A Senate proposal touted as protecting Americans’ e-mail privacy has been quietly rewritten, giving government agencies more surveillance power than they possess under current law.
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CNET has learned that Patrick Leahy, the influential Democratic chairman of the Senate Judiciary committee, has dramatically reshaped his legislation in response to law enforcement concerns. A vote on his bill, which now authorizes warrantless access to Americans’ e-mail, is scheduled for next week.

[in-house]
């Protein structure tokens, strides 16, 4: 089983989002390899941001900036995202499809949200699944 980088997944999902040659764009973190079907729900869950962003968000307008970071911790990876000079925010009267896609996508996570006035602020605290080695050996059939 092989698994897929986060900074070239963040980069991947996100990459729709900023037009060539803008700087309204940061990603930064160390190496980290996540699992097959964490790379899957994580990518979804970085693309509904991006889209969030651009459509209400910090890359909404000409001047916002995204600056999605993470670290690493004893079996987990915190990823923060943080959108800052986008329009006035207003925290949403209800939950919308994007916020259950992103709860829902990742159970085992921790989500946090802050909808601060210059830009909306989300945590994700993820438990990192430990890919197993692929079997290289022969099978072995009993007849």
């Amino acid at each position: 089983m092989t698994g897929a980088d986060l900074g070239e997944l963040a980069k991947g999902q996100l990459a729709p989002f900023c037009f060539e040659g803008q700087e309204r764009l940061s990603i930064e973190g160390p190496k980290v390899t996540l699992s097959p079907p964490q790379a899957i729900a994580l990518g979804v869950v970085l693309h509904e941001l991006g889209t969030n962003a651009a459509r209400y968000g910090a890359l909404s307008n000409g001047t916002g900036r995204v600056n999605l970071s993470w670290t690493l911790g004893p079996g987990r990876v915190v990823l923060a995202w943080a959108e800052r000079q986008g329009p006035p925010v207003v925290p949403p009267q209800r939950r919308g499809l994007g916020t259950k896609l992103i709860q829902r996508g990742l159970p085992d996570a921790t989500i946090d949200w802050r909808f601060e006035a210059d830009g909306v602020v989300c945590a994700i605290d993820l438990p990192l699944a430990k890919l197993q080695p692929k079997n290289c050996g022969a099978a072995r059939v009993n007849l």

Leahy’s rewritten bill would allow more than 22 agencies — including the Securities and Exchange Commission and the Federal Communications Commission — to access Americans’ e-mail, Google Docs files, Facebook wall posts, and Twitter direct messages without a search warrant. It also would give the FBI and Homeland Security more authority, in some circumstances, to gain full access to Internet accounts without notifying either the owner or a judge.
It’s an abrupt departure from Leahy’s earlier approach, which required police to obtain a search warrant backed by probable cause before they could read the contents of e-mail or other communications.